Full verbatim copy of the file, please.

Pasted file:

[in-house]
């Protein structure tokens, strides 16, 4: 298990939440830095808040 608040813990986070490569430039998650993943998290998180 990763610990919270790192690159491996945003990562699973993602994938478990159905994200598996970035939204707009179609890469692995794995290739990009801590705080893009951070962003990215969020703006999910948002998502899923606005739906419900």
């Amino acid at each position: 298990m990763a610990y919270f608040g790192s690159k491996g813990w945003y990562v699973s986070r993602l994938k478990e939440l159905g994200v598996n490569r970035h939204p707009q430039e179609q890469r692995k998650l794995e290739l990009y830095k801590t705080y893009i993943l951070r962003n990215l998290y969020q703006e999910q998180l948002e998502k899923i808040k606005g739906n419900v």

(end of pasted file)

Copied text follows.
[in-house]
């Protein structure tokens, strides 16, 4: 298990939440830095808040 608040813990986070490569430039998650993943998290998180 990763610990919270790192690159491996945003990562699973993602994938478990159905994200598996970035939204707009179609890469692995794995290739990009801590705080893009951070962003990215969020703006999910948002998502899923606005739906419900």
């Amino acid at each position: 298990m990763a610990y919270f608040g790192s690159k491996g813990w945003y990562v699973s986070r993602l994938k478990e939440l159905g994200v598996n490569r970035h939204p707009q430039e179609q890469r692995k998650l794995e290739l990009y830095k801590t705080y893009i993943l951070r962003n990215l998290y969020q703006e999910q998180l948002e998502k899923i808040k606005g739906n419900v």